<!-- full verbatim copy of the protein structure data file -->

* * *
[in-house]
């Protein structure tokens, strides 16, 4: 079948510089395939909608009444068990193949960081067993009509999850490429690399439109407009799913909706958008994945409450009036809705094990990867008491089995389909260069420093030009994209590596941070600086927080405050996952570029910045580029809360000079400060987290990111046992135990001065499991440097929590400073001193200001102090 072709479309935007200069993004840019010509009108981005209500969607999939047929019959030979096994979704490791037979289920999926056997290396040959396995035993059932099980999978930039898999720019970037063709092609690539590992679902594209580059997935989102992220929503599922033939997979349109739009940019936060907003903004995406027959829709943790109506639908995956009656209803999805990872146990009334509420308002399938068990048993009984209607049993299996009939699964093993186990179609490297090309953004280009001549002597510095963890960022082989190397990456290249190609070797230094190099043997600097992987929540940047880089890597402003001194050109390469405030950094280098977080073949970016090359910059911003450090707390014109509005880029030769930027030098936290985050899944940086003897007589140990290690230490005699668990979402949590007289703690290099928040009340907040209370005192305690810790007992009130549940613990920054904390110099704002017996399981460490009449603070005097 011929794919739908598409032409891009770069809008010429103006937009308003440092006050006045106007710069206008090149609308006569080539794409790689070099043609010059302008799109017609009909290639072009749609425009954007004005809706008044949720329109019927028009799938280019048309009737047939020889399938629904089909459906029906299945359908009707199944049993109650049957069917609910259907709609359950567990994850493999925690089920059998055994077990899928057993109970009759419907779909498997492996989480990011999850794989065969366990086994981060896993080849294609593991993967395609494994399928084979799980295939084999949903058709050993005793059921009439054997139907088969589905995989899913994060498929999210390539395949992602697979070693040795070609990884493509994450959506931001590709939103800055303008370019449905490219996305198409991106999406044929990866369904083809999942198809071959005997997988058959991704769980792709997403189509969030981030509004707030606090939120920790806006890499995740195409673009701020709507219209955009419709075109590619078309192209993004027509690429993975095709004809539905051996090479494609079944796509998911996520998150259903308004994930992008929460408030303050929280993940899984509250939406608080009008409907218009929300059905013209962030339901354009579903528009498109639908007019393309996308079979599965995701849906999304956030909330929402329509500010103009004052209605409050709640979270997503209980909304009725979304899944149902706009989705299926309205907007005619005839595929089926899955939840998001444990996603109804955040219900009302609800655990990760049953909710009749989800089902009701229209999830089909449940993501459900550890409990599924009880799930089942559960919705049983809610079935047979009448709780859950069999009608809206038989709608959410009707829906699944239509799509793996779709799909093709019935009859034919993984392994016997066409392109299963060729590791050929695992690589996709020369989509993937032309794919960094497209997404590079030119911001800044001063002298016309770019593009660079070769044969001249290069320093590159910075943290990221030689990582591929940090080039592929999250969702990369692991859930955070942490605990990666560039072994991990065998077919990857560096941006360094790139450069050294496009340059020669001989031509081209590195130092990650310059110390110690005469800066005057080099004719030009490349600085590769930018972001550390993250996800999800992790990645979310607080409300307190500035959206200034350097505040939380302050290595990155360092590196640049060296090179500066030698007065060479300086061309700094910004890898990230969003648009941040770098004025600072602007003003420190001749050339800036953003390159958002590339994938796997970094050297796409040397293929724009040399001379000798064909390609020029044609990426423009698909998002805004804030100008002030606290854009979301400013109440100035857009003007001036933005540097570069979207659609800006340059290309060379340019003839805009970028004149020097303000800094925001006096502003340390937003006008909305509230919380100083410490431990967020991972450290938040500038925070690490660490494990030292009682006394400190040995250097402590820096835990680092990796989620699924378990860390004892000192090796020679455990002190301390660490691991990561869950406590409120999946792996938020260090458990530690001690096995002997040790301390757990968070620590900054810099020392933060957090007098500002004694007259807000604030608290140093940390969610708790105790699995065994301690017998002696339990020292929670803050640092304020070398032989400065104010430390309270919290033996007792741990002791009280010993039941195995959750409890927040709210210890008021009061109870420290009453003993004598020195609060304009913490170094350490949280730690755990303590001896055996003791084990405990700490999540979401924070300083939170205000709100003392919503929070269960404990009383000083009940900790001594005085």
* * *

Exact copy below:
[in-house]
């Protein structure tokens, strides 16, 4: 079948510089395939909608009444068990193949960081067993009509999850490429690399439109407009799913909706958008994945409450009036809705094990990867008491089995389909260069420093030009994209590596941070600086927080405050996952570029910045580029809360000079400060987290990111046992135990001065499991440097929590400073001193200001102090 072709479309935007200069993004840019010509009108981005209500969607999939047929019959030979096994979704490791037979289920999926056997290396040959396995035993059932099980999978930039898999720019970037063709092609690539590992679902594209580059997935989102992220929503599922033939997979349109739009940019936060907003903004995406027959829709943790109506639908995956009656209803999805990872146990009334509420308002399938068990048993009984209607049993299996009939699964093993186990179609490297090309953004280009001549002597510095963890960022082989190397990456290249190609070797230094190099043997600097992987929540940047880089890597402003001194050109390469405030950094280098977080073949970016090359910059911003450090707390014109509005880029030769930027030098936290985050899944940086003897007589140990290690230490005699668990979402949590007289703690290099928040009340907040209370005192305690810790007992009130549940613990920054904390110099704002017996399981460490009449603070005097 011929794919739908598409032409891009770069809008010429103006937009308003440092006050006045106007710069206008090149609308006569080539794409790689070099043609010059302008799109017609009909290639072009749609425009954007004005809706008044949720329109019927028009799938280019048309009737047939020889399938629904089909459906029906299945359908009707199944049993109650049957069917609910259907709609359950567990994850493999925690089920059998055994077990899928057993109970009759419907779909498997492996989480990011999850794989065969366990086994981060896993080849294609593991993967395609494994399928084979799980295939084999949903058709050993005793059921009439054997139907088969589905995989899913994060498929999210390539395949992602697979070693040795070609990884493509994450959506931001590709939103800055303008370019449905490219996305198409991106999406044929990866369904083809999942198809071959005997997988058959991704769980792709997403189509969030981030509004707030606090939120920790806006890499995740195409673009701020709507219209955009419709075109590619078309192209993004027509690429993975095709004809539905051996090479494609079944796509998911996520998150259903308004994930992008929460408030303050929280993940899984509250939406608080009008409907218009929300059905013209962030339901354009579903528009498109639908007019393309996308079979599965995701849906999304956030909330929402329509500010103009004052209605409050709640979270997503209980909304009725979304899944149902706009989705299926309205907007005619005839595929089926899955939840998001444990996603109804955040219900009302609800655990990760049953909710009749989800089902009701229209999830089909449940993501459900550890409990599924009880799930089942559960919705049983809610079935047979009448709780859950069999009608809206038989709608959410009707829906699944239509799509793996779709799909093709019935009859034919993984392994016997066409392109299963060729590791050929695992690589996709020369989509993937032309794919960094497209997404590079030119911001800044001063002298016309770019593009660079070769044969001249290069320093590159910075943290990221030689990582591929940090080039592929999250969702990369692991859930955070942490605990990666560039072994991990065998077919990857560096941006360094790139450069050294496009340059020669001989031509081209590195130092990650310059110390110690005469800066005057080099004719030009490349600085590769930018972001550390993250996800999800992790990645979310607080409300307190500035959206200034350097505040939380302050290595990155360092590196640049060296090179500066030698007065060479300086061309700094910004890898990230969003648009941040770098004025600072602007003003420190001749050339800036953003390159958002590339994938796997970094050297796409040397293929724009040399001379000798064909390609020029044609990426423009698909998002805004804030100008002030606290854009979301400013109440100035857009003007001036933005540097570069979207659609800006340059290309060379340019003839805009970028004149020097303000800094925001006096502003340390937003006008909305509230919380100083410490431990967020991972450290938040500038925070690490660490494990030292009682006394400190040995250097402590820096835990680092990796989620699924378990860390004892000192090796020679455990002190301390660490691991990561869950406590409120999946792996938020260090458990530690001690096995002997040790301390757990968070620590900054810099020392933060957090007098500002004694007259807000604030608290140093940390969610708790105790699995065994301690017998002696339990020292929670803050640092304020070398032989400065104010430390309270919290033996007792741990002791009280010993039941195995959750409890927040709210210890008021009061109870420290009453003993004598020195609060304009913490170094350490949280730690755990303590001896055996003791084990405990700490999540979401924070300083939170205000709100003392919503929070269960404990009383000083009940900790001594005085």